Maier: Genres. Genre of objects: What do we architect? Alternative is a genre of role: buyer, owner, builder, user. The notion of genre is broader. As a system architect, I’m interested in building well-scoped collections of HW and SW, acting as buyer’s agent, not a builder’s agent. Define mission, someone else builds system in response to that. Linkage to strategy – architecture as the technical embodiment of strategy. “Architecture is decisions, not documents.” It reflects basic decisions about the fundamental structure of the thing, regardless of documentation.

Relationship to other genres: systems architecting exists in the context of a human enterprise. We derive architecture out from the basic direction of strategy. Bad and unfit strategy leads to bad and unfit systems. Buyer/user architect vs. builder architect: it matters which side you sit on.

In general, we pay too much attention to documentation and not enough to decisions. Poor documentation leads to many ills, but not necessarily bad decisions.

Panel Discussion at SATURN - May 6, Morning Session

Some systems have emerged without documentation or architecting, e.g., the dabbawala system.

To evaluate fitness for purpose, we have to understand purpose. Too much focus on documentation leads to three-ring-binder architecture, without much decision quality. Better to focus on who makes decisions and how.

Hierarchy  models = systems engineering catechism. It’s both true and false. Abandon notion of strict hierarchies. Hierarchy isn’t only way to look at a system. Think about it as a mission thread. What must occur to solve particular problem?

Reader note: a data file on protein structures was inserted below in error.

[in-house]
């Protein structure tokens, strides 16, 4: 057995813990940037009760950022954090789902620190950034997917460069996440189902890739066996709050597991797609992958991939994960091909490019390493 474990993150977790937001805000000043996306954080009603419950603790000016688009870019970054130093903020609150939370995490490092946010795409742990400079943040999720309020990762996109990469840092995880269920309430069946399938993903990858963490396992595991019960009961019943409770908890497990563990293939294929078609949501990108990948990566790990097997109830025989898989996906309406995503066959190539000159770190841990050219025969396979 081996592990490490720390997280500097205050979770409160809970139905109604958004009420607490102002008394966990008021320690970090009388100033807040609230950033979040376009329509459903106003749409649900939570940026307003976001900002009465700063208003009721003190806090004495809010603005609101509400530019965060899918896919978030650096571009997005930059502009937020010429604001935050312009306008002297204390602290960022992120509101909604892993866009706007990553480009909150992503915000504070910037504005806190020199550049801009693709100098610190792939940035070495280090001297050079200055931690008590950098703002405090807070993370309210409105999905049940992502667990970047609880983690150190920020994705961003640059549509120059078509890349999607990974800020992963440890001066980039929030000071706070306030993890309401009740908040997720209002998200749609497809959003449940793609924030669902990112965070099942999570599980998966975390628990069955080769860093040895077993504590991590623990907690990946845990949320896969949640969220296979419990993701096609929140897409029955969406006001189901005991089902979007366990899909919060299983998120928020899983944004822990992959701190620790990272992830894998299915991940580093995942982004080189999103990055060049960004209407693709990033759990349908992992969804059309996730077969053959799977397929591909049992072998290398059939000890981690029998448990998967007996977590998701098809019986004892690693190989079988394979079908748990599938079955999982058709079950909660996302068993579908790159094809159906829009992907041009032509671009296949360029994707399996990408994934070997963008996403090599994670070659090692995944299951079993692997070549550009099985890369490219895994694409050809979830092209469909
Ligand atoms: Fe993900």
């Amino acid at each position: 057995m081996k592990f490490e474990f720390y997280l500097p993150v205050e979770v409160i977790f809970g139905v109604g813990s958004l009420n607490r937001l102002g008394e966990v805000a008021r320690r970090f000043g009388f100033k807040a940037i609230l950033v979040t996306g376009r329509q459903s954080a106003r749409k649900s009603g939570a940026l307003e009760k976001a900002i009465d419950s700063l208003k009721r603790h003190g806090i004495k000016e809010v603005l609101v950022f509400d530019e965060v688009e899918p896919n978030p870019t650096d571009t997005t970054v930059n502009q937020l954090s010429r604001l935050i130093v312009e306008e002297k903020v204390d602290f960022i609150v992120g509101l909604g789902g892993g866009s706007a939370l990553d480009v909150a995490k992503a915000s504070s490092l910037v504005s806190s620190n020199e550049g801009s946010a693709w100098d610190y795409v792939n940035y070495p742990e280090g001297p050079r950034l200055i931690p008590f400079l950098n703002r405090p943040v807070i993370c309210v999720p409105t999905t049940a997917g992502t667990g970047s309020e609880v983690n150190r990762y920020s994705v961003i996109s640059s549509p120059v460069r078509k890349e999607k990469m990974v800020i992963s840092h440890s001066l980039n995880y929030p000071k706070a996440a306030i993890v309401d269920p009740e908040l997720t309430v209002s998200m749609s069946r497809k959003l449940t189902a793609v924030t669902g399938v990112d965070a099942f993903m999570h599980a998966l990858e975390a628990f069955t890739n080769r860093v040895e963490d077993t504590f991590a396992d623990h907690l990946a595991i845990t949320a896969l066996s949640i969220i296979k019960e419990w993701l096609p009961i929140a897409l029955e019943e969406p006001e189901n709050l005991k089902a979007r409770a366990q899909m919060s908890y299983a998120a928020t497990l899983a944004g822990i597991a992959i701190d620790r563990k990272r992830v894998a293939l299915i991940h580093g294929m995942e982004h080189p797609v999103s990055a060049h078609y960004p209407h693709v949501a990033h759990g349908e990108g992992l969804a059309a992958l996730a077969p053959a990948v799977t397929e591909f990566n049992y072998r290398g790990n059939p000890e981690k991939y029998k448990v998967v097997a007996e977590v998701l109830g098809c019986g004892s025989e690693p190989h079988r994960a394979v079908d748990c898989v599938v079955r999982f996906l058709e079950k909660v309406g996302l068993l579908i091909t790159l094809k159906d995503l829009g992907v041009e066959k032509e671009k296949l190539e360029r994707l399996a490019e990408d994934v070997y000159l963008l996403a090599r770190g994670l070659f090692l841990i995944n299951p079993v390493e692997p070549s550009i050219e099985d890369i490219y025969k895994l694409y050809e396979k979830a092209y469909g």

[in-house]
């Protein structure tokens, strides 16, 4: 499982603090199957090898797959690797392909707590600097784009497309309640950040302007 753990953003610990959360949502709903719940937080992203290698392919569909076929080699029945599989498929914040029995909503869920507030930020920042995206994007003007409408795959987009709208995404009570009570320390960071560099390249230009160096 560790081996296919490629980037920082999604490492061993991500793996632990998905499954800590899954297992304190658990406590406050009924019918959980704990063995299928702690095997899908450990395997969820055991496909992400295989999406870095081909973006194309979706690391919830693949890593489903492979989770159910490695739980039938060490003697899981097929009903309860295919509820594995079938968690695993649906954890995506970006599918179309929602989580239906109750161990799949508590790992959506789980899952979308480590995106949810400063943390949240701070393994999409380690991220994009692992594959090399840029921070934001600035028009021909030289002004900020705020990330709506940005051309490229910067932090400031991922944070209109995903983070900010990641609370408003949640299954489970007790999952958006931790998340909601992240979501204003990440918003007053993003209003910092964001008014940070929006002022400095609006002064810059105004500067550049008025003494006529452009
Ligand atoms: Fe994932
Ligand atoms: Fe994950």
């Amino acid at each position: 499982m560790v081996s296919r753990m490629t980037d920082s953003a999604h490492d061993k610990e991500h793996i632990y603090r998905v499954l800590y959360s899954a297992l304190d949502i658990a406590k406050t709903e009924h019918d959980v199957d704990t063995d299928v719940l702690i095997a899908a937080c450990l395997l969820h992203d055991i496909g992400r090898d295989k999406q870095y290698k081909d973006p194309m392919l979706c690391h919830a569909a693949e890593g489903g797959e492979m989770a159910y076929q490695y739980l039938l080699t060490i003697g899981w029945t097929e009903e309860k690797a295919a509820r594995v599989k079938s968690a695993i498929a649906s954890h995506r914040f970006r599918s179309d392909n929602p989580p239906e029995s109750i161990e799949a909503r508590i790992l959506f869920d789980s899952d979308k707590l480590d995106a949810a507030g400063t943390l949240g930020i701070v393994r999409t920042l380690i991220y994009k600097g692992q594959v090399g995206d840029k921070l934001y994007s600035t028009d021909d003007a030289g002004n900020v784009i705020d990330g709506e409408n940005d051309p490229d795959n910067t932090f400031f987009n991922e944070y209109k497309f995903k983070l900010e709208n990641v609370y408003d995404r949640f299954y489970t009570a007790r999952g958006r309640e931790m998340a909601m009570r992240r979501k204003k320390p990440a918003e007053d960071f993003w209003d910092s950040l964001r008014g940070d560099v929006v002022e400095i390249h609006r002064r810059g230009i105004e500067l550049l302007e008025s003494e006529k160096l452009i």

Zachman: Have to deal with things one variable at a time. I don’t like hierarchies. It’s a good implementation model, but not a framework. The world isn’t a hierarchy. Not good for engineering or normalizing things. OK for implementation only.

Q: Architecture is a communication problem. These levels have different cultures. Tools have semantic representations and assumptions built in.

Zachman: Tools respond to their view of the marketplace. The marketplace drives the tool community at short end of spectrum. They help us do implementation. Architecture work is engineering, not manufacturing. A lot of problems today are a result of a lack of architecture. We need engineering. There’s been a dearth of this.

Wirfs-Brock: We learn from implementation. Building architects did things from experience. Challenge is that we need to work at multiple levels at same time. Toolmakers need to make different representations of same concept for different purposes. The focus on execution and implementation as a designer of systems is constraining. I have to think down too early. There are multiple purposes for representation.

Maier: Cynical about grand unified processing tools. Rather have rich set of tools and make things up as we go along. One grand, glorious tool is not a likely solution.

Wirfs-Brock: We need diversity of tools.

Case: Architect must address multiple stakeholders and consumers.

Maier: The most useful tools are program-specific.

Wirfs-Brock: Why not just do things the way we do them now?

Case: We’re translating a lot between tools. Have to keep architecture books twice. Problem is that it doubles effort with no appreciable value for that effort.

Maier: Constraints or opportunities from software may influence the system. Being able to carry constraints and opportunities doesn’t depend on tool A or tool B. Need understanding of overall quality attributes of the system.